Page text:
The Humanity of “War Horse”

Though it might seem counterintuitive because of the title, the Christopher Award-winning film “War Horse” is actually about humanity.

“War Horse” begins in rural England where a teen named Albert befriends, tames, and trains a horse he names Joey after his father buys him in an auction. When the horse is eventually sold to a member of the British military to take part in World War I, Albert is devastated. He promises he will find Joey and reunite with him some day, even if he has to enlist as a soldier himself.

The film then follows Joey through various experiences depicting the death and devastation that the war wrought – only we’re seeing it through a horse’s eyes. Yet everywhere Joey winds up, he finds someone with a kind heart who looks after him. This, to me, is the essence of the movie.

Though most of the soldiers aren’t developed much as characters – and there are always a callous few – there are also those on both sides of the conflict whose decency shines through by caring for Joey. In an environment where human beings treat each other like animals, it is ironically an animal that draws out the best of the soldiers’ humanity.

In the most poignant example, Joey tries to flee from the war, charging through barbed wire barricades that completely entangle him and knock him to the ground. In danger of dying from his wounds, he is trapped in “no man’s land” between the British and German trenches. Soldiers on both sides spot him, and are moved by the horse’s plight. A Brit named Colin emerges from his trench and moves toward the horse waving a white flag while reciting “The Lord is my shepherd,” hoping the German’s will allow for a momentary truce. When he sees the horse up close, Colin laments that he didn’t bring along gloves or something to cut the wire. Suddenly, a German soldier appears behind him holding out a pair of wire cutters, saying, “I thought perhaps you might need these.”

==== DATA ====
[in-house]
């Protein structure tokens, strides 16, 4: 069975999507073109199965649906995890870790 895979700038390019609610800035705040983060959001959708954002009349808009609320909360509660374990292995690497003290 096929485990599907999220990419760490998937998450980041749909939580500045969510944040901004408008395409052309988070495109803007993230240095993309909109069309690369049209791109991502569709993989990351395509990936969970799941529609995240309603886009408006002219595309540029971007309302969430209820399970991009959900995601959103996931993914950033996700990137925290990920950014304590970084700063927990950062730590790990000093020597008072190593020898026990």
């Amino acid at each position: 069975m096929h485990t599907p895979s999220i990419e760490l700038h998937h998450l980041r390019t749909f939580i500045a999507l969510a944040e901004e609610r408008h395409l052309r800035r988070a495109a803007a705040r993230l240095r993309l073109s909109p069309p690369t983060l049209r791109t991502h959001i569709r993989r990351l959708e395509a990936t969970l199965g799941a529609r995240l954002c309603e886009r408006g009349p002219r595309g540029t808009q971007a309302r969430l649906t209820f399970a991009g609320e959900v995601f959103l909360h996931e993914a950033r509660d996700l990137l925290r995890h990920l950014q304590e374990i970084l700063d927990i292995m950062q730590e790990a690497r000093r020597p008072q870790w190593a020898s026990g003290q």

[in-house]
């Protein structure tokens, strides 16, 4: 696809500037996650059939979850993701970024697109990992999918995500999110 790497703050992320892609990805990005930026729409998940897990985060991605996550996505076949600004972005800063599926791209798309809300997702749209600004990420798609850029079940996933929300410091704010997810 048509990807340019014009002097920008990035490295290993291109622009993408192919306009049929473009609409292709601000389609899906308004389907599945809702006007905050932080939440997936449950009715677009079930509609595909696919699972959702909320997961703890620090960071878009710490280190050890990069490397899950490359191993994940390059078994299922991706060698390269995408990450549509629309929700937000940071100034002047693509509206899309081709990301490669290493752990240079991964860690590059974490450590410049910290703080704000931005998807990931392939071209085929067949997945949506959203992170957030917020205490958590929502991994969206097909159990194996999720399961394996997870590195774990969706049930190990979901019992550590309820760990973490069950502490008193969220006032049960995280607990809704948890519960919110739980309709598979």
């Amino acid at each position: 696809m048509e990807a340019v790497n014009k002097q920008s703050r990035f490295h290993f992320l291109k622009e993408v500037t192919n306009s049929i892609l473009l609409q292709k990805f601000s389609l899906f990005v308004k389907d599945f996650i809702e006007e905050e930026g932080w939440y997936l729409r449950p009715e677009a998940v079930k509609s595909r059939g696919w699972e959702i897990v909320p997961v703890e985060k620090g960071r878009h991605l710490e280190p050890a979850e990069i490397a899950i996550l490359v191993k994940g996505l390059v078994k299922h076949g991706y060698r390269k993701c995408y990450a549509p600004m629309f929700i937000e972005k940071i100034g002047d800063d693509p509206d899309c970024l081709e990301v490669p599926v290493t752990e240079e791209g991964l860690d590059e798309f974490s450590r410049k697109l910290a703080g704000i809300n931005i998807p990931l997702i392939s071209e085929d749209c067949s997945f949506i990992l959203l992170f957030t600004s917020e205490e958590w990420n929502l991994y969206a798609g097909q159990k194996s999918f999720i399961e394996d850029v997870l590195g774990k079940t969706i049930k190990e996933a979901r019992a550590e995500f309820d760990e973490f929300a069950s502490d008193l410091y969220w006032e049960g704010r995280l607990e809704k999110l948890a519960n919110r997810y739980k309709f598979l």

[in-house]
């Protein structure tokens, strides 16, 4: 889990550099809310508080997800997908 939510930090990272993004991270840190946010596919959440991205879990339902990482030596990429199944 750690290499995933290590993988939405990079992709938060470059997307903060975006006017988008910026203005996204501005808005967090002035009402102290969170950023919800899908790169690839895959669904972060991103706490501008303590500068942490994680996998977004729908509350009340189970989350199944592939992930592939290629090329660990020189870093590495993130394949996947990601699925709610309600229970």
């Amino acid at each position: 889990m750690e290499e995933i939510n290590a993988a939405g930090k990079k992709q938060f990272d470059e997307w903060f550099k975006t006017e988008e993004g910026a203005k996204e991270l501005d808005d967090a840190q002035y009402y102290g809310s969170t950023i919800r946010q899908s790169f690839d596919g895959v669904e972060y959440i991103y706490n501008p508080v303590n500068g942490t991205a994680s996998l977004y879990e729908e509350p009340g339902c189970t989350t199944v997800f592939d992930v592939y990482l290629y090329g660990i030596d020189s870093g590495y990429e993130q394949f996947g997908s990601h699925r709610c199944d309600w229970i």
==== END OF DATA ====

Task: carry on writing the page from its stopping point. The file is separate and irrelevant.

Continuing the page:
Reluctantly trusting each other through their common goal of freeing the horse, the two enemy soldiers work together to cut Joey free. They even manage to joke around a little while they’re working:

Colin: So how’s things in yonder trench?

Peter: Delightful. We read, we knit sweaters, and we train our rats to perform circus tricks.

Colin: Well, if ever you need any more rats, we can always send ours over. `Cause we’ve more than we need, strictly speaking. Besides, they scare off all the pretty girls.

After finally freeing the horse, the two soldiers both want to take him. Still not knowing each others’ names, Colin calls the German, “Fritz.” He answers, “My name is not Fritz. It is Peter.”

Colin then shares his name as well. Being on a first-name basis breaks down whatever barriers were left between the two. They flip a coin for the horse and Colin wins. As the two part ways, Peter tosses Colin the wirecutters and jokingly says, “A pair of German cutters – in memory of your handsome friend from Dusseldorf.”

Smiling, Colin responds, “I’ll use `em back in the garden in South Shields. You keep your head down, now, Pete me lad!”

The two men essentially end the scene as friends, having briefly gotten in touch with the better angels of their nature because of Joey. Though it doesn’t do so graphically, “War Horse” depicts the dehumanizing brutality of war. But as in the aforementioned scene, it also reminds us of the goodness inside each of us – and the common bonds between us – that war often obscures.

In addition, “War Horse” is simply an engaging story throughout, filled with majestic and stunning cinematography. The closing shots are especially beautiful, reminding me of one of my favorite movies: John Ford’s “The Searchers.” It’s another great production from Steven Spielberg,and we are pleased to honor it with a Christopher Award.


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